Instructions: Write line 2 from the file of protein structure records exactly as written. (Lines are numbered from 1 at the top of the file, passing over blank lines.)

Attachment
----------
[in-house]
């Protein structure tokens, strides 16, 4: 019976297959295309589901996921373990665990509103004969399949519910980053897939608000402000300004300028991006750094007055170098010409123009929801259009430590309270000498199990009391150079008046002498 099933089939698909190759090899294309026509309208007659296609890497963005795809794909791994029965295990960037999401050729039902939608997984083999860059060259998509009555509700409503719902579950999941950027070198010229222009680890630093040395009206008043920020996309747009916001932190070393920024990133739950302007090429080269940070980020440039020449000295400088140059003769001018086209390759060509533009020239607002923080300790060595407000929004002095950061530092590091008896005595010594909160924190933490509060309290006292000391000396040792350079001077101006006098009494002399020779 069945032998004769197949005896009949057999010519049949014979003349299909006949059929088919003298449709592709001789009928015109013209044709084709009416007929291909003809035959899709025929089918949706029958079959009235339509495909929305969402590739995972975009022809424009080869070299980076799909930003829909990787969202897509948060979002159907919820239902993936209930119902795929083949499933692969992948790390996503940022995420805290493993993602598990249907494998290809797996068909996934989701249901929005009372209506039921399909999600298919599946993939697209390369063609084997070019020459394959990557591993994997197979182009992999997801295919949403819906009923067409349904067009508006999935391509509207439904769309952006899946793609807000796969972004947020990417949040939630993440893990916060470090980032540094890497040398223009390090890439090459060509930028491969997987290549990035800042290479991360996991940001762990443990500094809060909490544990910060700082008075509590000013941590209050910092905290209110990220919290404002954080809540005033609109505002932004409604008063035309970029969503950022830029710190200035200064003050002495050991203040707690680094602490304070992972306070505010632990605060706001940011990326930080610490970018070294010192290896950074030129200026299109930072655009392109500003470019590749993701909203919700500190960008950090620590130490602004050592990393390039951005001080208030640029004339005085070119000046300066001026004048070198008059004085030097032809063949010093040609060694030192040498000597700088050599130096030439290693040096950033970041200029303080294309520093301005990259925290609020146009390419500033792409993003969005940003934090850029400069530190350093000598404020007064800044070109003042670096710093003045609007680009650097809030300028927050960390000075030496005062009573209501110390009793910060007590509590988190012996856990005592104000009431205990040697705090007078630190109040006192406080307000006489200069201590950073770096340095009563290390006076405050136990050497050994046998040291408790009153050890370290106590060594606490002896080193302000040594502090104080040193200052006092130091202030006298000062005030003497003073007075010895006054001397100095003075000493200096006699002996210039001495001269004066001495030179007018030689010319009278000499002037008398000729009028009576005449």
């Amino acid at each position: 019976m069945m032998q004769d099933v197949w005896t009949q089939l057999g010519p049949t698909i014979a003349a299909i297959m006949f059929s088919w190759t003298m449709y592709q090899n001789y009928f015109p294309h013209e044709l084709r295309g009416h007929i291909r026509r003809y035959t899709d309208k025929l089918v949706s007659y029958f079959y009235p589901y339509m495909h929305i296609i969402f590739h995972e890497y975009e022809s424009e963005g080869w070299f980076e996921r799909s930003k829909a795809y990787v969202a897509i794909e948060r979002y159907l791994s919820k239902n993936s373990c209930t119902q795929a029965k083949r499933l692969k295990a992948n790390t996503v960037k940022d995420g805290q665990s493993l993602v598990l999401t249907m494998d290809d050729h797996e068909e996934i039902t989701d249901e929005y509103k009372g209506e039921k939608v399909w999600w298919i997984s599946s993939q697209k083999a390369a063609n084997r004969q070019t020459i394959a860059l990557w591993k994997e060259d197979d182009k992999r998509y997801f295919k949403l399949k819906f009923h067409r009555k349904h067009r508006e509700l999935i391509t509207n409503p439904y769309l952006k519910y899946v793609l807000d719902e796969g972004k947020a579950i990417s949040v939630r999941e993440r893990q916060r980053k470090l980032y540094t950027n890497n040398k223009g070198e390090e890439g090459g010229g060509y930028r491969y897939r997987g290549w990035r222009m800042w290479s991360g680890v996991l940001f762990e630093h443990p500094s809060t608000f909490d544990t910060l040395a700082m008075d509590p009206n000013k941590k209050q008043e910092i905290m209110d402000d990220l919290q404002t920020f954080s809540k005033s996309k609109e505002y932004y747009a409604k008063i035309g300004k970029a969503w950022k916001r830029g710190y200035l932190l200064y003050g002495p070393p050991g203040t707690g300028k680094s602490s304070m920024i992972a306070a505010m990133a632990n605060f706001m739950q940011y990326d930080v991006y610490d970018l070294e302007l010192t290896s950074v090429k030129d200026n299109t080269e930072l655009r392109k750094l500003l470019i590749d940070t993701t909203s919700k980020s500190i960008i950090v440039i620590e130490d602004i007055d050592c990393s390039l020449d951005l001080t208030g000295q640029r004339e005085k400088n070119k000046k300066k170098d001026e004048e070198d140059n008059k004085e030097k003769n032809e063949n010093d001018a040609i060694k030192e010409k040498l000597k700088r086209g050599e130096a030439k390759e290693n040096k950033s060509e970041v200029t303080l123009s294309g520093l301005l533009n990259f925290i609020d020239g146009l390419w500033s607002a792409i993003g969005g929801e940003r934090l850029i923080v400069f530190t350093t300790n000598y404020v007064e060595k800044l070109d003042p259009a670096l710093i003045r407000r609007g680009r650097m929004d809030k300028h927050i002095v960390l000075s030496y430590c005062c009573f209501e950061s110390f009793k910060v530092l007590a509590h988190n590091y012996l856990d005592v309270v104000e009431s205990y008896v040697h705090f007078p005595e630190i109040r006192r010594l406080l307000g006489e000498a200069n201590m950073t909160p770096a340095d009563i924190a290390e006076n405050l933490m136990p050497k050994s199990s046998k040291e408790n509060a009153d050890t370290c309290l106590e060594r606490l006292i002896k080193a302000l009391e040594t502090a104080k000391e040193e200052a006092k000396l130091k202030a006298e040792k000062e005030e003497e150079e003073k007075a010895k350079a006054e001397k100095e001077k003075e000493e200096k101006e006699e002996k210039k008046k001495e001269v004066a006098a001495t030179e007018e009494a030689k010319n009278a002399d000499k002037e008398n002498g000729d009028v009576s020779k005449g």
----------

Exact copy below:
């Protein structure tokens, strides 16, 4: 019976297959295309589901996921373990665990509103004969399949519910980053897939608000402000300004300028991006750094007055170098010409123009929801259009430590309270000498199990009391150079008046002498 099933089939698909190759090899294309026509309208007659296609890497963005795809794909791994029965295990960037999401050729039902939608997984083999860059060259998509009555509700409503719902579950999941950027070198010229222009680890630093040395009206008043920020996309747009916001932190070393920024990133739950302007090429080269940070980020440039020449000295400088140059003769001018086209390759060509533009020239607002923080300790060595407000929004002095950061530092590091008896005595010594909160924190933490509060309290006292000391000396040792350079001077101006006098009494002399020779 069945032998004769197949005896009949057999010519049949014979003349299909006949059929088919003298449709592709001789009928015109013209044709084709009416007929291909003809035959899709025929089918949706029958079959009235339509495909929305969402590739995972975009022809424009080869070299980076799909930003829909990787969202897509948060979002159907919820239902993936209930119902795929083949499933692969992948790390996503940022995420805290493993993602598990249907494998290809797996068909996934989701249901929005009372209506039921399909999600298919599946993939697209390369063609084997070019020459394959990557591993994997197979182009992999997801295919949403819906009923067409349904067009508006999935391509509207439904769309952006899946793609807000796969972004947020990417949040939630993440893990916060470090980032540094890497040398223009390090890439090459060509930028491969997987290549990035800042290479991360996991940001762990443990500094809060909490544990910060700082008075509590000013941590209050910092905290209110990220919290404002954080809540005033609109505002932004409604008063035309970029969503950022830029710190200035200064003050002495050991203040707690680094602490304070992972306070505010632990605060706001940011990326930080610490970018070294010192290896950074030129200026299109930072655009392109500003470019590749993701909203919700500190960008950090620590130490602004050592990393390039951005001080208030640029004339005085070119000046300066001026004048070198008059004085030097032809063949010093040609060694030192040498000597700088050599130096030439290693040096950033970041200029303080294309520093301005990259925290609020146009390419500033792409993003969005940003934090850029400069530190350093000598404020007064800044070109003042670096710093003045609007680009650097809030300028927050960390000075030496005062009573209501110390009793910060007590509590988190012996856990005592104000009431205990040697705090007078630190109040006192406080307000006489200069201590950073770096340095009563290390006076405050136990050497050994046998040291408790009153050890370290106590060594606490002896080193302000040594502090104080040193200052006092130091202030006298000062005030003497003073007075010895006054001397100095003075000493200096006699002996210039001495001269004066001495030179007018030689010319009278000499002037008398000729009028009576005449």